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Glory Over Everything: Beyond The Kitchen House

4.26  ·  Rating details ·  30,042 ratings  ·  3,304 reviews
The latest New York Times bestseller from the author of the beloved book club favorite The Kitchen House is a heart racing story about a man’s treacherous journey through the twists and turns of the Underground Railroad on a mission to save the boy he swore to protect. Glory Over Everything is “gripping…breathless until the end” (Kirkus Reviews).

The year is 1830 and Jamie
Hardcover, 365 pages
Published April 5th 2016 by Simon Schuster
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Lisa Bast It can stand alone. The author reminds you who any previous characters are that come up and you might find it comes back to you as you read. But it's …moreIt can stand alone. The author reminds you who any previous characters are that come up and you might find it comes back to you as you read. But it's just fine on it's own if you don't. Loved Kitchen House and I liked this one even more!(less)

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Average rating 4.26  · 
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 ·  30,042 ratings  ·  3,304 reviews

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Elyse  Walters
Jan 25, 2016 rated it it was amazing
Shelves: netgalley
Sooo GOOD!!!!
JUST ....OH MY GOSH.....***SOOOOOO GOOD***!!!!!!

Anyone who read "The Kitchen House", and found it hard to put down....
(pre-civil war, set on a Southern plantation slaves...with catastrophe after catastrophe), ....will 'not' be disappointed - at all- with "The Glory of Everything".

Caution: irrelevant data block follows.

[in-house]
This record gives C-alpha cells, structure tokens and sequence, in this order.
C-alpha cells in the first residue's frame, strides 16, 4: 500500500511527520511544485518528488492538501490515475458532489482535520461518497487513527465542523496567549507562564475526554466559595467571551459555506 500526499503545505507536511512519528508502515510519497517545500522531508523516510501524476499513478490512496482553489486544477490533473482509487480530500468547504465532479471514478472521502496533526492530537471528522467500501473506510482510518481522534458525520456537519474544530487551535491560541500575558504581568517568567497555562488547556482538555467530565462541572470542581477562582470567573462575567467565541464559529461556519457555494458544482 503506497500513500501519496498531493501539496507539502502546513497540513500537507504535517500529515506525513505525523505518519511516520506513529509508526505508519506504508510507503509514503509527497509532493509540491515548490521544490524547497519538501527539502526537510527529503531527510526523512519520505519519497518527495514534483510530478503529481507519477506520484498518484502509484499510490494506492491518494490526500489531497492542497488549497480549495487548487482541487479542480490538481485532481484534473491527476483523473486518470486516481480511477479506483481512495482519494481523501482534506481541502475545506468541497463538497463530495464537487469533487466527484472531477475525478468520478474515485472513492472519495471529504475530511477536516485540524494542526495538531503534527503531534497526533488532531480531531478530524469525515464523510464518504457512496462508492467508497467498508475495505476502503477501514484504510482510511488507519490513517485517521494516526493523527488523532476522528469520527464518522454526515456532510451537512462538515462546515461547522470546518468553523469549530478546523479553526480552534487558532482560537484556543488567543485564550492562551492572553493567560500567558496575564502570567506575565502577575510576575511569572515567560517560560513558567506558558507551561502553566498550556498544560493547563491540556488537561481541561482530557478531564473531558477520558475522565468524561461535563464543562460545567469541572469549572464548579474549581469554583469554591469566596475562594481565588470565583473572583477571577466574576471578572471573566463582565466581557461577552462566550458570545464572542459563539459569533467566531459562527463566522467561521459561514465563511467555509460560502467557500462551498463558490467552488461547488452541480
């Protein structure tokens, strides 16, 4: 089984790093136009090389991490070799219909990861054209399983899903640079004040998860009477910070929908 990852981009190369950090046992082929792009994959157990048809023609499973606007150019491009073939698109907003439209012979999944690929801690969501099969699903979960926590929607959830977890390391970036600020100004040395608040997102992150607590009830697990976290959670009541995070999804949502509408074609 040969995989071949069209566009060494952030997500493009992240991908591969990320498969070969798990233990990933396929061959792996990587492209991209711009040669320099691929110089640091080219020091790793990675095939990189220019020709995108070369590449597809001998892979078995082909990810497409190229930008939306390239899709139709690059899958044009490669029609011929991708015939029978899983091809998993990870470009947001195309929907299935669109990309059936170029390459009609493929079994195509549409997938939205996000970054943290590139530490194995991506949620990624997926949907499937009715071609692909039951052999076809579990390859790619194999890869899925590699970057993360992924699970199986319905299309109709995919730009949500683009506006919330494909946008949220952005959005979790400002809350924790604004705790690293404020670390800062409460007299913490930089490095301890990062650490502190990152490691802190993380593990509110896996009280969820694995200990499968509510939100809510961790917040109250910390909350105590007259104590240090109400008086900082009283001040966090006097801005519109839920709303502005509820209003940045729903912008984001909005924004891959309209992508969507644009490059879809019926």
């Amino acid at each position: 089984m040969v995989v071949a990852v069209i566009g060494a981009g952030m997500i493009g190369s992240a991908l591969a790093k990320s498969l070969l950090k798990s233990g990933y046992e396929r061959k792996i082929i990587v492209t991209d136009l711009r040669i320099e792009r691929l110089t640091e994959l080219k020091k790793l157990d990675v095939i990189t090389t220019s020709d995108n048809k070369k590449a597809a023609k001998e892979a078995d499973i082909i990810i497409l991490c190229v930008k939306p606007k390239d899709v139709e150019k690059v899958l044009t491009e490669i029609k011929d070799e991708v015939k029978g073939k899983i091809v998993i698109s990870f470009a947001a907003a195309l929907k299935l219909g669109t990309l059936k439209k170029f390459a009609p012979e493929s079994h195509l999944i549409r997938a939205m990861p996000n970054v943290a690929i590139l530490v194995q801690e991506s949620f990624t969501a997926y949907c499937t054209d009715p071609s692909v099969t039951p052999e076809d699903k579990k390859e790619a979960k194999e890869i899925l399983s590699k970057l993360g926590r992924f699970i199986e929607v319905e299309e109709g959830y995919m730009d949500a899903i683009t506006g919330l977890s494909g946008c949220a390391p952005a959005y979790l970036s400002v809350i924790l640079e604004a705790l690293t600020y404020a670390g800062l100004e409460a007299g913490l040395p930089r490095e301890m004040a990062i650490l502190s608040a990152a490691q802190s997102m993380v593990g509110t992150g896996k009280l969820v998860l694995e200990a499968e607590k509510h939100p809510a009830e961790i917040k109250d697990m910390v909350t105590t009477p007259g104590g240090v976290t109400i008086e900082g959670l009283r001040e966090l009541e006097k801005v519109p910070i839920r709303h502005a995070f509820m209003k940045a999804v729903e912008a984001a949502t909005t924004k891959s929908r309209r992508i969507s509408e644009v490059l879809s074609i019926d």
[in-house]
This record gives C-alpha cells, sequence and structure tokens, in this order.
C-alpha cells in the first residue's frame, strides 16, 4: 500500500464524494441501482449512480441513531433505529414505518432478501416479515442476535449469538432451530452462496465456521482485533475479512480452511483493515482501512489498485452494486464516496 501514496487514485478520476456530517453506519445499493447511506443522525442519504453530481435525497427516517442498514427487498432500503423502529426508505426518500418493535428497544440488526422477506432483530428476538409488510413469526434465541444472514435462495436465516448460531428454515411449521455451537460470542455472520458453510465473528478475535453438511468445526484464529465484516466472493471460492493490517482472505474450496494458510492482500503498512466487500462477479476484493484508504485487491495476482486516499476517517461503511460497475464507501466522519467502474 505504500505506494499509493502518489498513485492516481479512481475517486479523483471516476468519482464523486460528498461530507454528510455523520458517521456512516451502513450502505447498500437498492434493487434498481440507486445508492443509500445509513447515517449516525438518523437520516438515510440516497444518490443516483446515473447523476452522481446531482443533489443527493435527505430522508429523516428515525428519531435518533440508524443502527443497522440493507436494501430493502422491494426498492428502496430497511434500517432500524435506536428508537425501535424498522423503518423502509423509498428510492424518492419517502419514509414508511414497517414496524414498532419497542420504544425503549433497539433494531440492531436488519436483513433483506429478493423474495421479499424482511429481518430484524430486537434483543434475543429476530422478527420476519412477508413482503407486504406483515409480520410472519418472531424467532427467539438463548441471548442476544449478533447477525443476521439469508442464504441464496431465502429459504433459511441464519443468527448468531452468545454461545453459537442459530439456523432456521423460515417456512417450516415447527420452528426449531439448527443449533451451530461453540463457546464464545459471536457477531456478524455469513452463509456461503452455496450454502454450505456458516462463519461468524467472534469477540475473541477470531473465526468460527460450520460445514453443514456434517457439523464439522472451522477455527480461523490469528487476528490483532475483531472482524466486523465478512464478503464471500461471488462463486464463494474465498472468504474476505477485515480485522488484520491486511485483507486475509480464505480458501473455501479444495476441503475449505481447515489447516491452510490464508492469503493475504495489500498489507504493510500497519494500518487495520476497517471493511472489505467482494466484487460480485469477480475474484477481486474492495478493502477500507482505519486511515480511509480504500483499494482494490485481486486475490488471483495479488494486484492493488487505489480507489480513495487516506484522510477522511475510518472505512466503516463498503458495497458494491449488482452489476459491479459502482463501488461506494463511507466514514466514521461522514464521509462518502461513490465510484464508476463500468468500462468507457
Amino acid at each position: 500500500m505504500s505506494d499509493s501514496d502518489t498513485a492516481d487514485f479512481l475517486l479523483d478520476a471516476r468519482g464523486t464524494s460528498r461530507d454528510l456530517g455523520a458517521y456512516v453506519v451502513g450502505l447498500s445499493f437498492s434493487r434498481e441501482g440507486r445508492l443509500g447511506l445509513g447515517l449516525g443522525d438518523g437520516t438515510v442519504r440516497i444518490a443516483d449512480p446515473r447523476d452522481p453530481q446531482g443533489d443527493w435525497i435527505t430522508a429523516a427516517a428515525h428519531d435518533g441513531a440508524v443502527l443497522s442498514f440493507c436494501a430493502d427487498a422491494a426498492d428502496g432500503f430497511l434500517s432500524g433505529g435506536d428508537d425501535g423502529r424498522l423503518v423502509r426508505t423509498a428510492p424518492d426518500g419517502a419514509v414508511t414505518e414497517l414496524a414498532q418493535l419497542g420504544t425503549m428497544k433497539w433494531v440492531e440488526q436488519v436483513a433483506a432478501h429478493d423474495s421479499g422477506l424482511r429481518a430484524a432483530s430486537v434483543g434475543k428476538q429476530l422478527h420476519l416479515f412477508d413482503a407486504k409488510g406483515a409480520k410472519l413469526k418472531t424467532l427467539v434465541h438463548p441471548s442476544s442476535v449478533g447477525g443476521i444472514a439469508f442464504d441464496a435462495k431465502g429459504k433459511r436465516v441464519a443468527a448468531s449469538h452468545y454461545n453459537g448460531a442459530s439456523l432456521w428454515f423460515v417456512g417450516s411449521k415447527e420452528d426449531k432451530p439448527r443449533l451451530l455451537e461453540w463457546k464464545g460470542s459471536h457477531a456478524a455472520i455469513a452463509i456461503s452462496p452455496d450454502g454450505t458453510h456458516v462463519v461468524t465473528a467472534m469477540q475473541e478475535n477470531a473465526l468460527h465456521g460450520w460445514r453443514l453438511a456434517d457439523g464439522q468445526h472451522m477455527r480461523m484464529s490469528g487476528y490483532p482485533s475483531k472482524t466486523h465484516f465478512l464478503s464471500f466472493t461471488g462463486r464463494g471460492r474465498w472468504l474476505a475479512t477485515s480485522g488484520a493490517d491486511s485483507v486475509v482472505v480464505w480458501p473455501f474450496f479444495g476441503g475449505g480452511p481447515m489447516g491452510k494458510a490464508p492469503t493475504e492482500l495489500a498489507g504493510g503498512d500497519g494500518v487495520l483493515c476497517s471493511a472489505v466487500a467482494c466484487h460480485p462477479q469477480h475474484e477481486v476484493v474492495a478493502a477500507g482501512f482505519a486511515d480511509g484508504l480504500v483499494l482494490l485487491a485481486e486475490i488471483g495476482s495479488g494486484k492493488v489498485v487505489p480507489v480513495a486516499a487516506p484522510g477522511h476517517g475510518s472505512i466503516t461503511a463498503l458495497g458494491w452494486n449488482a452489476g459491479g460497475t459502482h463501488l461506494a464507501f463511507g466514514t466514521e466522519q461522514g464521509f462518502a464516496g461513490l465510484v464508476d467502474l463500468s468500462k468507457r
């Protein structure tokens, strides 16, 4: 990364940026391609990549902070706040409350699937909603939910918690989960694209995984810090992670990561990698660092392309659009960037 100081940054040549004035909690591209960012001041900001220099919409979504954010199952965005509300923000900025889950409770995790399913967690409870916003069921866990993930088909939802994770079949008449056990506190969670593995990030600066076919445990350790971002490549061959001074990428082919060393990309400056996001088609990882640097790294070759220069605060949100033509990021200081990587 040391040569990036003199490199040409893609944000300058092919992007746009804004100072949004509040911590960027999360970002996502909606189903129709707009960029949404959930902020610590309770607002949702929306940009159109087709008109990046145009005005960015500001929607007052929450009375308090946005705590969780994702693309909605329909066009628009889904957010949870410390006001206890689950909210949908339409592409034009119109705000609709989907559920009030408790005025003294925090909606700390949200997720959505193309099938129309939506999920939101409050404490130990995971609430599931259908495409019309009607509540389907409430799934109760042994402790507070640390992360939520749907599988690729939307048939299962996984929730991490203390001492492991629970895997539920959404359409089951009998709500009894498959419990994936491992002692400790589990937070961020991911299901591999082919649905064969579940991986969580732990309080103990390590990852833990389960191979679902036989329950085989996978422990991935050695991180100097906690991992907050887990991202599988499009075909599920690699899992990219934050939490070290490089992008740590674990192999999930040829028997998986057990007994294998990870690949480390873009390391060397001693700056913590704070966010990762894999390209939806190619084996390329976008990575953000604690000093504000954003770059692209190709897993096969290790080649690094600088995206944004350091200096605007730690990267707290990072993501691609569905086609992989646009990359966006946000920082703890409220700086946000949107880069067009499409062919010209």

I think I liked it BETTER!!! The story takes off where "The Kitchen House" ends...
but absolutely this is also a stand alone novel. There were less snowballing- tragedy after tragedy scenes
Angela M
Sep 14, 2015 rated it really liked it

I jumped at the chance to read an advance copy of this book because of how much I loved The Kitchen House. I was so anxious to get this book that I requested it from two sources just to increase my odds of getting it . I was fortunate enough to receive a digital copy from both and I thank NetGalley and Edelweiss as well as the publisher, Simon & Schuster and Kathleen Grissom.

This is the story of James Burton, or Jamie Pyke as we knew him as a child in the first book. James was raised as white b
Sep 14, 2015 rated it really liked it
I have always had a soft spot when it comes to slavery stories. They scream with emotion, of inhumanity, of savagery. Yet, they can also embrace with compassion and love. And although I detest they happened, I'm always compelled to read them and think there is a sliver of truth in all.

In this narrative, a missing negro boy sends Burton, a black man so fair skinned he has been living the life of a white man, on a search back to the southern states where his freedom is threatened from a past he l